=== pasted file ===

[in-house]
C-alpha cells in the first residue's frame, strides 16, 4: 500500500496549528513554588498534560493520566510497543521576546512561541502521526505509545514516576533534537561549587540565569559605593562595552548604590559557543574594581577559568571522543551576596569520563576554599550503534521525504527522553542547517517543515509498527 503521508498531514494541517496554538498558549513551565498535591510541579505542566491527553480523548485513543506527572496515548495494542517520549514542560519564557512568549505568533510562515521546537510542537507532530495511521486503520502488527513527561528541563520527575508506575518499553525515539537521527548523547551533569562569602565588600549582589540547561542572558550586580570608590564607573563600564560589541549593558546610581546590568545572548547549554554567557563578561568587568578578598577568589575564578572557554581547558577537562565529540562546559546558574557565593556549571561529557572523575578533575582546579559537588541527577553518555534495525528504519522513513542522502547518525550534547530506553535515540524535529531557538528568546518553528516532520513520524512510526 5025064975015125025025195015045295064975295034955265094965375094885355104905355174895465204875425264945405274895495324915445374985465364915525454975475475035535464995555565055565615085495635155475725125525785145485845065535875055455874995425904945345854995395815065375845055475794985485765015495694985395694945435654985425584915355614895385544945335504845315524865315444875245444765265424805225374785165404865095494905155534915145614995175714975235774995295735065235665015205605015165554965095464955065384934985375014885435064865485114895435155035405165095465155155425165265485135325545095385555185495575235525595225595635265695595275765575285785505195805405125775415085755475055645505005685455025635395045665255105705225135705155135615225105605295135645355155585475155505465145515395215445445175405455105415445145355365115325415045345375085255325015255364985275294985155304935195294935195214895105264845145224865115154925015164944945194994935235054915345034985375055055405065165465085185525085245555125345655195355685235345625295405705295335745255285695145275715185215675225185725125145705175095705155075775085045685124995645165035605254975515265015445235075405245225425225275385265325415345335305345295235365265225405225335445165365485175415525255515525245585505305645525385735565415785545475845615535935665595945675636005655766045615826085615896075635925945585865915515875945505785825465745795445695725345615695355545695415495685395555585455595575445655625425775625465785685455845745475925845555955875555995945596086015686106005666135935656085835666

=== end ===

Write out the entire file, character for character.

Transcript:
[in-house]
C-alpha cells in the first residue's frame, strides 16, 4: 500500500496549528513554588498534560493520566510497543521576546512561541502521526505509545514516576533534537561549587540565569559605593562595552548604590559557543574594581577559568571522543551576596569520563576554599550503534521525504527522553542547517517543515509498527 503521508498531514494541517496554538498558549513551565498535591510541579505542566491527553480523548485513543506527572496515548495494542517520549514542560519564557512568549505568533510562515521546537510542537507532530495511521486503520502488527513527561528541563520527575508506575518499553525515539537521527548523547551533569562569602565588600549582589540547561542572558550586580570608590564607573563600564560589541549593558546610581546590568545572548547549554554567557563578561568587568578578598577568589575564578572557554581547558577537562565529540562546559546558574557565593556549571561529557572523575578533575582546579559537588541527577553518555534495525528504519522513513542522502547518525550534547530506553535515540524535529531557538528568546518553528516532520513520524512510526 5025064975015125025025195015045295064975295034955265094965375094885355104905355174895465204875425264945405274895495324915445374985465364915525454975475475035535464995555565055565615085495635155475725125525785145485845065535875055455874995425904945345854995395815065375845055475794985485765015495694985395694945435654985425584915355614895385544945335504845315524865315444875245444765265424805225374785165404865095494905155534915145614995175714975235774995295735065235665015205605015165554965095464955065384934985375014885435064865485114895435155035405165095465155155425165265485135325545095385555185495575235525595225595635265695595275765575285785505195805405125775415085755475055645505005685455025635395045665255105705225135705155135615225105605295135645355155585475155505465145515395215445445175405455105415445145355365115325415045345375085255325015255364985275294985155304935195294935195214895105264845145224865115154925015164944945194994935235054915345034985375055055405065165465085185525085245555125345655195355685235345625295405705295335745255285695145275715185215675225185725125145705175095705155075775085045685124995645165035605254975515265015445235075405245225425225275385265325415345335305345295235365265225405225335445165365485175415525255515525245585505305645525385735565415785545475845615535935665595945675636005655766045615826085615896075635925945585865915515875945505785825465745795445695725345615695355545695415495685395555585455595575445655625425775625465785685455845745475925845555955875555995945596086015686106005666135935656085835666